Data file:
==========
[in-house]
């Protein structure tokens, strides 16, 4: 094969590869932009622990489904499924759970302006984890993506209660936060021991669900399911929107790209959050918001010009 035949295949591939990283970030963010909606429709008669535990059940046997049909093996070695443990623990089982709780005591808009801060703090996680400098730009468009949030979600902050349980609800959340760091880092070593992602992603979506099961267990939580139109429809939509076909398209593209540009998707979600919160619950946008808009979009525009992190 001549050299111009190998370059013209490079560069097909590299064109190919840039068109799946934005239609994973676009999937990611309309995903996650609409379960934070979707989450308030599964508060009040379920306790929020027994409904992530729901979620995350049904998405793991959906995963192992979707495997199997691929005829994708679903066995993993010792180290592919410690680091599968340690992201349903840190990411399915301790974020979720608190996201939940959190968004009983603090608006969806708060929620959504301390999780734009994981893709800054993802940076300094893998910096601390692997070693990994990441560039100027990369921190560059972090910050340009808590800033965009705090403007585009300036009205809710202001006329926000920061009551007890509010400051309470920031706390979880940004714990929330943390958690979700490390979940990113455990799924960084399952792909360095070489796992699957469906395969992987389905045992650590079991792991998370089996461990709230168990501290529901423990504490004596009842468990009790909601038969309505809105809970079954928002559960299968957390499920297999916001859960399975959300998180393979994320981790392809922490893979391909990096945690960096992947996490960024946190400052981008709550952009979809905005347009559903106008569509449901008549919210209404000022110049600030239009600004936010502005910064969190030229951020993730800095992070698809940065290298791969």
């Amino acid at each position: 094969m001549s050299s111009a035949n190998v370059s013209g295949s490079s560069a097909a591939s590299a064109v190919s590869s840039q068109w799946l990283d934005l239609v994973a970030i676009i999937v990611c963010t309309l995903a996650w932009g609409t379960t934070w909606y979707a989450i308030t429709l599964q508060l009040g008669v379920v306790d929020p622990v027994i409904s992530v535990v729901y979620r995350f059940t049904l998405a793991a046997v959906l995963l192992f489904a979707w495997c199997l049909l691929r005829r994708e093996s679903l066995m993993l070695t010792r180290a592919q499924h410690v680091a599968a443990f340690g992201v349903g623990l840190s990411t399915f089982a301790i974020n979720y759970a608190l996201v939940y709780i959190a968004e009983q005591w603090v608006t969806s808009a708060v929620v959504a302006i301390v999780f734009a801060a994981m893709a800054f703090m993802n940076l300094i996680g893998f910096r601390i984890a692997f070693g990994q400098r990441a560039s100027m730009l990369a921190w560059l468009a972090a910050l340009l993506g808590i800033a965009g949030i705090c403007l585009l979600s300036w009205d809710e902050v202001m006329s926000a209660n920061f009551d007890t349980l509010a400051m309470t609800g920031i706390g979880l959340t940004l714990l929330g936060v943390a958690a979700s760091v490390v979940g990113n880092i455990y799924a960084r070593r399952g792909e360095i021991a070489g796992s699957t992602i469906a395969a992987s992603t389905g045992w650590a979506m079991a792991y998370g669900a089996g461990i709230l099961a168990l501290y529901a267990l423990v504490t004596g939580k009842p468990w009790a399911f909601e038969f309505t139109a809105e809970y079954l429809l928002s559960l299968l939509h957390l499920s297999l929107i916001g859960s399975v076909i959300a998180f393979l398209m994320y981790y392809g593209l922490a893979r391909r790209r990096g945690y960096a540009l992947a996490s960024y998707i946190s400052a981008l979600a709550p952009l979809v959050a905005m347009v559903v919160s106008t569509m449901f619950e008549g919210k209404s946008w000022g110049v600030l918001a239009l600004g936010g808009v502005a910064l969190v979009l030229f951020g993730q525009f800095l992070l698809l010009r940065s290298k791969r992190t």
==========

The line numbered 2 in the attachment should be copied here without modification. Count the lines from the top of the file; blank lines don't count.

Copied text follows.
């Protein structure tokens, strides 16, 4: 094969590869932009622990489904499924759970302006984890993506209660936060021991669900399911929107790209959050918001010009 035949295949591939990283970030963010909606429709008669535990059940046997049909093996070695443990623990089982709780005591808009801060703090996680400098730009468009949030979600902050349980609800959340760091880092070593992602992603979506099961267990939580139109429809939509076909398209593209540009998707979600919160619950946008808009979009525009992190 001549050299111009190998370059013209490079560069097909590299064109190919840039068109799946934005239609994973676009999937990611309309995903996650609409379960934070979707989450308030599964508060009040379920306790929020027994409904992530729901979620995350049904998405793991959906995963192992979707495997199997691929005829994708679903066995993993010792180290592919410690680091599968340690992201349903840190990411399915301790974020979720608190996201939940959190968004009983603090608006969806708060929620959504301390999780734009994981893709800054993802940076300094893998910096601390692997070693990994990441560039100027990369921190560059972090910050340009808590800033965009705090403007585009300036009205809710202001006329926000920061009551007890509010400051309470920031706390979880940004714990929330943390958690979700490390979940990113455990799924960084399952792909360095070489796992699957469906395969992987389905045992650590079991792991998370089996461990709230168990501290529901423990504490004596009842468990009790909601038969309505809105809970079954928002559960299968957390499920297999916001859960399975959300998180393979994320981790392809922490893979391909990096945690960096992947996490960024946190400052981008709550952009979809905005347009559903106008569509449901008549919210209404000022110049600030239009600004936010502005910064969190030229951020993730800095992070698809940065290298791969």